Some trees will come down in a Force 7.  This is usual and it happens every autumn, particularly when there are still lots of leaves on them.  Because of this, you should be sensible and avoided wooded areas in this weather.  If you can stay at home, great, but don't be terrified to leave your home assuming you use some common sense.  That's particularly important when driving.  Trees can come down very suddenly.

In the Great Storm of 1987, 15 million trees came down across Britain.  It was a Force 12 storm.  Winds stayed at 80 mph+ for over 3 hours.  Again, that's not what we are faced with here.  Talk of preparing evacuation routes and stock piling emergency supplies only serves to worry people needlessly.  Expect every paper to publish photos of the trees that have come down, to try to give the impression that the whole of the tree stock of Britain has been felled.  It hasn't.

The beach is a particularly silly place to be hanging out.  Gusts can easily carry your dog away, and swimming is absurdly dangerous.  Avoid them, no matter how "fun" you might think it is to watch the weather from there.

There will be some things to clean up after the winds have gone down.  That's autumn in a wet, windy island off the North Coast of Europe.  Prepare for the "After the Big Storm, now the Big Clean Up" headlines in the papers.  They're as inevitable as rainy bank holidays are in England.

Don't let the above spoil your fun in enjoying STORMAGGEDON though.  We British love it when the temperature veers 5C from the norm, or when the weather does anything other than drizzle.  It's precisely because we don't have any extremes of weather here that we are so obsessed with it.

Saturday, 26 October 2013


The last post was a bit intense, dealing with environmental and historical issues we may not always want to look at. Though I've never been into the kind of shock-blogging that gets so much attention, I've never shied from posting not-so-glamourous photos and info here on Iceland Eyes either. My main theme has been "Real Reykjavik" from the start, warts and all.

I've also never given the Airwaves festival much press, though I was lucky enough to actually go to the second one back in '99, and have dabbled in most of them since. It gets so much attention that I've usually left it to other professionals to cover it.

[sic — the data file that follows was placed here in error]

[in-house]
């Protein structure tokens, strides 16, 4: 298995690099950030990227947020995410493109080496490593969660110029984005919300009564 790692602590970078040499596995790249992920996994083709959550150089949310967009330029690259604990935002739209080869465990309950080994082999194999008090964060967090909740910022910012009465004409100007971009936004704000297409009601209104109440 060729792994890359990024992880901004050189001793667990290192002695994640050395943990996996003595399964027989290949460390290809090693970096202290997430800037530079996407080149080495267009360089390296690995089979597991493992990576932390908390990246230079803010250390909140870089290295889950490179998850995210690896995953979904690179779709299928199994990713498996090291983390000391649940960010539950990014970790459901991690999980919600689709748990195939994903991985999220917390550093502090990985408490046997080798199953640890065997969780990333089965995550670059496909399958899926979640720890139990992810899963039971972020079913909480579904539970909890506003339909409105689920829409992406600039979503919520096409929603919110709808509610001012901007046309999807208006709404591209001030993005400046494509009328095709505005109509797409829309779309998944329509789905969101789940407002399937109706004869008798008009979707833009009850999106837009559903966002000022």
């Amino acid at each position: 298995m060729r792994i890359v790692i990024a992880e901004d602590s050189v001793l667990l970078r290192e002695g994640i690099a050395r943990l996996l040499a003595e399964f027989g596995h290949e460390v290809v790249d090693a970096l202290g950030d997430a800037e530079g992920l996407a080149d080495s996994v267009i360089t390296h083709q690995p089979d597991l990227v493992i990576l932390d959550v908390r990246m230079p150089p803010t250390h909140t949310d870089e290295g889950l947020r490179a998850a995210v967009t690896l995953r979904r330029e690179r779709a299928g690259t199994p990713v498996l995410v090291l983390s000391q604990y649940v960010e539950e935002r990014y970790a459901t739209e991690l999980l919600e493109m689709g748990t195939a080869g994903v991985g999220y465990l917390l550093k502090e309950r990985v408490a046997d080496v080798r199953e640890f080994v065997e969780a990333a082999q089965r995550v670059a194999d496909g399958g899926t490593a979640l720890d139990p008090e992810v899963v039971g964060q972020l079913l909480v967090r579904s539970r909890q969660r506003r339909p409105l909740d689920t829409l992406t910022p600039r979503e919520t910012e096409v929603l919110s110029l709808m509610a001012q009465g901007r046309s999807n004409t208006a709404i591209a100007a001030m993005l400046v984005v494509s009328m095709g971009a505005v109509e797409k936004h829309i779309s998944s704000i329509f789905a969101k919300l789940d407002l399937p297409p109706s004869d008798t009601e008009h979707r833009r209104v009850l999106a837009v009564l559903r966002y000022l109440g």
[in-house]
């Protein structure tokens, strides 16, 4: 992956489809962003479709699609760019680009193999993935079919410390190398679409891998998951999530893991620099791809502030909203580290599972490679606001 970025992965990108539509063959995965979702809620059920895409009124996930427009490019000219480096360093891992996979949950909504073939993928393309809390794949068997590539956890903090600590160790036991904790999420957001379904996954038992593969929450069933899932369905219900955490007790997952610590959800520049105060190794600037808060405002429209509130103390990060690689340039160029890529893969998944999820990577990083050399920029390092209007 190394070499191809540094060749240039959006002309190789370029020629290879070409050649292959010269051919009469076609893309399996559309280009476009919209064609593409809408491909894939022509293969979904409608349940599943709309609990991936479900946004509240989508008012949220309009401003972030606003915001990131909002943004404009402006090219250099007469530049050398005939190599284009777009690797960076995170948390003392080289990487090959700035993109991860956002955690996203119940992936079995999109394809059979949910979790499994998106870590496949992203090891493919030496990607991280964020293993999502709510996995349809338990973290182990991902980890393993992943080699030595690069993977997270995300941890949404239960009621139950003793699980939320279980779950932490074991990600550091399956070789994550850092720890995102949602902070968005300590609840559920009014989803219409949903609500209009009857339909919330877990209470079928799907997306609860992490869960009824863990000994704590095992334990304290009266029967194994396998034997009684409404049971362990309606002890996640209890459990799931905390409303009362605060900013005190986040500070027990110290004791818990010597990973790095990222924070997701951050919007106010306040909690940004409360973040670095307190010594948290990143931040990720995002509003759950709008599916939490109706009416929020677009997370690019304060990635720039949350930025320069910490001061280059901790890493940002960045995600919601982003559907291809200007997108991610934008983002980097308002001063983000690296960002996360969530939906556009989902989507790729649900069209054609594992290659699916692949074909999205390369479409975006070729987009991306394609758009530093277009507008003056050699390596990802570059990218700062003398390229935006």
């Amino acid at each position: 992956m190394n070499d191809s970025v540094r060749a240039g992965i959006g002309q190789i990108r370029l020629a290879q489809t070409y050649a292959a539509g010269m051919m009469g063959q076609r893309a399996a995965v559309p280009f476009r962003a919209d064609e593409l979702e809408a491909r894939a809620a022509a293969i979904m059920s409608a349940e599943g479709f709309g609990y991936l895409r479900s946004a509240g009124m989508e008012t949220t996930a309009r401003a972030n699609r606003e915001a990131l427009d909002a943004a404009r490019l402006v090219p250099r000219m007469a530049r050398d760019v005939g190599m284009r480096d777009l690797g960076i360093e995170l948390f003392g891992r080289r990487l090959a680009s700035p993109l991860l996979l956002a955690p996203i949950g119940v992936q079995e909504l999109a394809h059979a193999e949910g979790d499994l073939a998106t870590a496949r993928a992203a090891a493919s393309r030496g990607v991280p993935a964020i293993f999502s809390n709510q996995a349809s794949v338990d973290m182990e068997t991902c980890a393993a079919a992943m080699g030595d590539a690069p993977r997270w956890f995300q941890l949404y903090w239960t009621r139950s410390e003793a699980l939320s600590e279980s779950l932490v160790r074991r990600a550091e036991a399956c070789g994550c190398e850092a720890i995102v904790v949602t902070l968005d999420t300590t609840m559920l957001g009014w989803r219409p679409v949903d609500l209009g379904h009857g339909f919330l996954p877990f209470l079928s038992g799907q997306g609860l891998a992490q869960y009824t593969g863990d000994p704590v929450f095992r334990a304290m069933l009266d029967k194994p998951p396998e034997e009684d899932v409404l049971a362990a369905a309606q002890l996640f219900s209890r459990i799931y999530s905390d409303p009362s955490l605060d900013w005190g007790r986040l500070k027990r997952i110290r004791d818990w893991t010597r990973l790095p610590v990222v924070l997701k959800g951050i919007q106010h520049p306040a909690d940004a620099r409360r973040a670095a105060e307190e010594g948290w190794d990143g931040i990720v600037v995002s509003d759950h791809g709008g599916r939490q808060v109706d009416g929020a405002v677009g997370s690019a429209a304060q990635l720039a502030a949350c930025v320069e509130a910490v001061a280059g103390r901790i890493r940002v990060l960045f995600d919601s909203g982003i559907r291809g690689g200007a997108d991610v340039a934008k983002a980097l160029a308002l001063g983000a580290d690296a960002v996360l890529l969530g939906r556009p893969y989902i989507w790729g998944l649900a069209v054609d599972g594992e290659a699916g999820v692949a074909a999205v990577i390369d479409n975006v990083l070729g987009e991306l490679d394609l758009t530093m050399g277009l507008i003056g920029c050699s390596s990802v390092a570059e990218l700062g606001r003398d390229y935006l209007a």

But on Monday the festival starts rolling, so it's only fair to give it a shout-out. It really is amazing to see how big it's gotten in the past fourteen years! This year I'm going to do off-venue only, and was actually telling my friend yesterday that, because of the overwhelming selection of acts and my own valkvíði (hard time making choices..what's the English word again?), I'd probably just end up at my favorite local, Kaffibarinn, which is presenting an outstanding line-up all week.

Which brings me to the picture above. Who can tell me where it was taken, precisely, and why it's so special? Oh, and I've awakened the Iceland Eyes Facebook page and Twitter account, so join me there as well.

Tuesday, 22 October 2013


A few years ago I translated a book from Icelandic into English called 25 Beautiful Walks of the Greater Reykjavik Area. It was an absolute pleasure to work with because of everything I learned about the geologic and societal history of the capital region of Iceland.

One of the most interesting chapters was about Walk 4 through the Gálgahraun lava fields on the Álftanes peninsula (here's a cool map.)This lava field is the very last lick of a once-flowing river of magma that poured out of the Búrfell volcano around 7300 years ago and northwest out to meet the chilled Atlantic sea. Now there's plenty of lava in Iceland, and quite a lot from this particular eruption in the Reykjavik area. But what to me was most interesting, to start with, was the translation of Gálgahraun: Gallows Lava. I was immediately curious to know more. The author, Reynir Ingibjartarsson wrote the following: